World Lion Day is a moment for reflecting on lion conservation, which can be sobering. This most iconic species is undergoing decline at an alarming rate. Between 1993 and 2014, monitored lion populations dropped by over 40% with the main threats being habitat loss, prey loss and conflict with local people. Lions have disappeared from over 90% of the areas they used to occur in. Most remaining lion populations are small and isolated, with only six having more than 1000 lions.
These challenges should not be underestimated: conserving wide-ranging, dangerous animals is extremely complicated. But there is also much reason for hope. Over this past year, the Ruaha Carnivore Project and Lion Landscapes decided to formally join forces and achieve more successful conservation through collaboration. We are now working together under a new Lion Landscapes organisation that benefits from the collective knowledge and experience of all our teams.
Today we unveil our new, blended logo, which reflects the fact that both lions and people, walking together in shared landscapes, are at the heart of everything we do. But our organisation is about far more than just lions, or carnivores – it is about big, amazing, wonderful landscapes which sustain immense biodiversity as well as supporting people.
Working across some of the most important remaining lion populations, our Lion Landscapes teams in Tanzania, Kenya and Zambia have developed effective, locally-informed approaches to help tackle major threats to wildlife. ‘Lion Carbon’, which we co-developed with BioCarbon Partners, helps incentivise habitat and wildlife conservation while tackling climate change. Our ‘community camera-trapping’ provides meaningful benefits to communities as a direct result of tolerating wildlife. Our ‘Coexistence Co-op’, which we run with The Peregrine Fund, empower communities to better live alongside dangerous wildlife. Local warriors, employed as Lion Defenders, safeguard people and livestock and deter illegal lion hunts. Meanwhile, on the Kenyan conservancies we partner with, Lion Rangers play a vital role in tackling conflict and poaching.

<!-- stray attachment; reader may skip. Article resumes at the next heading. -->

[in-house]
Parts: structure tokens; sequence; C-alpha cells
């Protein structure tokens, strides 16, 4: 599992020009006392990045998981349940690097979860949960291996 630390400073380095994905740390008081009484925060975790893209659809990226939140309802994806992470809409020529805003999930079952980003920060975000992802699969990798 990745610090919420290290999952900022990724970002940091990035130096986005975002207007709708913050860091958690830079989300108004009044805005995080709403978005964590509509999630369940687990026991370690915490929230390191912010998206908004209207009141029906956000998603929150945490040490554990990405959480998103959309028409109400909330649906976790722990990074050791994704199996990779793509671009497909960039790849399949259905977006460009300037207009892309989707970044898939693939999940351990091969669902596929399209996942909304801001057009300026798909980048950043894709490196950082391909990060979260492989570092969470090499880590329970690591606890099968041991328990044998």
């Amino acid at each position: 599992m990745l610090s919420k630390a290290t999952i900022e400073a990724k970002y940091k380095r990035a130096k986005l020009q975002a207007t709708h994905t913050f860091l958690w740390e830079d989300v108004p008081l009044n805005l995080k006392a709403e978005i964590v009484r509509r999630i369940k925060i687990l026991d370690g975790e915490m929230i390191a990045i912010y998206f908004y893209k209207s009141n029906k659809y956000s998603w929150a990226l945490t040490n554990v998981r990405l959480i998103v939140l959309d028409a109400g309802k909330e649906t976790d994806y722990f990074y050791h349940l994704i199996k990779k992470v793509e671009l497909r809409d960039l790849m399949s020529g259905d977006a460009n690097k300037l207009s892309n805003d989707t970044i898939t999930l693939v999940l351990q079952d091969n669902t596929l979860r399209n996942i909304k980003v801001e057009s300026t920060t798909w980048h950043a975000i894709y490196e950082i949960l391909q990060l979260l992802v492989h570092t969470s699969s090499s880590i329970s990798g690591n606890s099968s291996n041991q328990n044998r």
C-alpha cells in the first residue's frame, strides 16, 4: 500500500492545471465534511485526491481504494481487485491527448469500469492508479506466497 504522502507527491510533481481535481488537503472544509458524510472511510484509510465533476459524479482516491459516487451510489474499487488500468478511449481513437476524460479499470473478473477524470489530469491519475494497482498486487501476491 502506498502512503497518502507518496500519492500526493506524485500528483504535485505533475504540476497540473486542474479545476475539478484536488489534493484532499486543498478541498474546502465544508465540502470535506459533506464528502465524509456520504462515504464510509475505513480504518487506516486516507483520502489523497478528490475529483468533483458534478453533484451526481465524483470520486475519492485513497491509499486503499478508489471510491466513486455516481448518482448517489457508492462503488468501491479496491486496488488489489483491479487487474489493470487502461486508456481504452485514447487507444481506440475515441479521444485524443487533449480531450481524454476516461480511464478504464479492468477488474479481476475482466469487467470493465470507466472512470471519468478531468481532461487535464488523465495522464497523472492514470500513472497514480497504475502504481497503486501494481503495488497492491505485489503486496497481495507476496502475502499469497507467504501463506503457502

Where do we work? Map displaying our locations.
Those are just some elements of our collective work, which is showcased in this flyer. We have three 3 core pillars: stopping the loss of wildlife, reducing its local costs, and unlocking the value of conservation. Those pillars are on a foundation of local engagement and strong science, so we can make the best and most appropriate choices.
We have seen real success: our work has reduced wildlife killings, helped local people and improved coexistence. And while it takes a large team on the ground, it would be impossible without the support of so many dedicated supporters around the world. So today we want to celebrate working together, thank you all for everything you have helped us achieve and look forward with positivity. Through passion, dedication, collaboration and partnership, we can and will build a better future for lions and for people. Please do take this moment to learn more about what we do, and to support it if you can. Thank you all very much!